So, after that harangue, this is my message: we need the “issue” concept in our medical systems. If the issue concept is present in the EHR, there is no need for every doctor and every actor to keep reconstructing it from derived and deficient data. It’s very easy to adapt the issue templates to cover all the needs of the different actors, simply because it turns out they are all after more or less the same thing. This only becomes obvious once you see it from the perspective of “issues”.

If we look at what exactly an “issue” consists of, we see that it is an ICD-10 code, or an ICD-10 code range, that defines the symptom or disease as such. Further, it contains a clinical guidline on how to diagnose and treat the disease, or how to further investigate it and refine the diagnosis, including differential diagnoses. It would entirely replace the usual medical records in daily use and it would best be presented on a touch operated slate device such as the iPad, simply because following links, making choices, and looking up information will be much more important than entering text. The text entry part will still be possible, but will be more of an exception than a rule.

Naturally, even though you will work with “issues” instead of regular medical records, the medical records are still produced in the background, and preexisting records are both viewable and linkable through the same interface. If you look at the bottom of my little mock-up, you’ll see tabs that bring you to the old medication list, chronological records (old style EHR), referrals, lab, etc. But in general, you’ll be working in the “issue worksheet” for most of the time, only occasionally looking up information through the other tabs.

To emphasize the radical difference between this way of working and the old EHR way of working, I made a simple mockup of the entry screen for a patient record. All you see is the patient’s name and a list of issues, some of which are subissues, or differential diagnoses that haven’t been resolved yet. For an entry screen, that is actually all we need.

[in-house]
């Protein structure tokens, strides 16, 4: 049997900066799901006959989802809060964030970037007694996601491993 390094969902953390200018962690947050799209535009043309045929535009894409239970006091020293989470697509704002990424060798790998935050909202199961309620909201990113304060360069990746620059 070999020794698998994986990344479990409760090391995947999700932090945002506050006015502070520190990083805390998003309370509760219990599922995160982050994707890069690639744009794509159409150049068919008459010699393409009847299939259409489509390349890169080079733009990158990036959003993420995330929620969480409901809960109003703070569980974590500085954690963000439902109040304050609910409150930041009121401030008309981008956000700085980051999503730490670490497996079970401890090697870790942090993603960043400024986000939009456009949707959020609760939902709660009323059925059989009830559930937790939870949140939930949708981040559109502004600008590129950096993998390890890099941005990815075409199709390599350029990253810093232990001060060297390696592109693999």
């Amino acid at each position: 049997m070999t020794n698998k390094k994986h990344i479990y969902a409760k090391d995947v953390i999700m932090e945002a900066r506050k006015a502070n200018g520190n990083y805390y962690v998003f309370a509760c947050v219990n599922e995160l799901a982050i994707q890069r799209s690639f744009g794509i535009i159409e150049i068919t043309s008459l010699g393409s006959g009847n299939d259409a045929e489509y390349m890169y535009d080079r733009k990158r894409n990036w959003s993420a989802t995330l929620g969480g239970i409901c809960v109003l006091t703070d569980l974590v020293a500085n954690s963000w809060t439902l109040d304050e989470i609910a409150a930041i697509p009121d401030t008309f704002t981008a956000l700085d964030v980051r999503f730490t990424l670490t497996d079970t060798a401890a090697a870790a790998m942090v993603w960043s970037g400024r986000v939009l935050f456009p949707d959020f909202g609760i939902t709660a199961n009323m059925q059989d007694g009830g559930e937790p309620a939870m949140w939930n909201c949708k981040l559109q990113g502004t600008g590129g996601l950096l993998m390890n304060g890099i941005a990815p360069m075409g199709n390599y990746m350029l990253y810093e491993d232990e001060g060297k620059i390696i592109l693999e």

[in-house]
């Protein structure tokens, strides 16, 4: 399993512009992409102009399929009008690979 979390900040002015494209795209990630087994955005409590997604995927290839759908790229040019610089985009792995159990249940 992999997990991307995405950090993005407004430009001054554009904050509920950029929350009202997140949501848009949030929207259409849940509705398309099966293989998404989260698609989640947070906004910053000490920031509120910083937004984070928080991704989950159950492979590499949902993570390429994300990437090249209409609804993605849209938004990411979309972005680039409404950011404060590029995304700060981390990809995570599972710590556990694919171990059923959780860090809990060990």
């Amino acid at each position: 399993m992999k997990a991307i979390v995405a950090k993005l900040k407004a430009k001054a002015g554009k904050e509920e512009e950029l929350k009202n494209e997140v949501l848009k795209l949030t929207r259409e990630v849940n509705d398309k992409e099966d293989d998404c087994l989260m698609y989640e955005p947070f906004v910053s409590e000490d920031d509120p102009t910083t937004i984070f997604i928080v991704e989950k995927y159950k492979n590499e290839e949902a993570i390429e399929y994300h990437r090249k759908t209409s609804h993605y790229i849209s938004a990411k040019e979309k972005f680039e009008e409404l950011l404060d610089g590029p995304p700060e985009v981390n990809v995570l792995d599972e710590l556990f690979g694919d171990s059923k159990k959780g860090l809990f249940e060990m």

You may notice that “Eric the Seafarer” had breast cancer according to this screen, which is very unusual in men. But vikings were a strange and wonderful people, so I would not jump to conclusions about that.

Oh, better late than never: click on any image for a larger resolution.

That was a rough ride

Finally, we’re past the summing up of the problems in current health-care record systems. It was long, depressing, and admittedly quite boring at times, but oh so necessary. I hope you’re all in a suitably despaired state of mind to crave some solutions to all this misery, but first let’s see what we endured.

I published 11 (!) blog posts on problems with current systems and I think I actually succeeded in presenting 11 different and independent problems, all of them highly significant, and all of them with a large impact on the quality of the health-care we provide. This last remark is highly significant: we cannot do good medicine with systems having problems like this. We don’t diagnose as well as we could, we don’t institute optimal treatments as often as we could, and people suffer needlessly due to these problems. Also, any savings we achieve in IT departments due to these miserable systems, is burned many times over in increased costs due to suboptimal health-care caused by them.

The blog posts are derived from my “master list” of problems in current systems that you can find on the iota blog. Use that list if you want to look up problems or solutions, since the very nature of a wiki implies that those pages may change and be brought up to date as time goes by and we all increase our understanding of the subject. The blog posts, however, just like fine summer weather, are but a memory.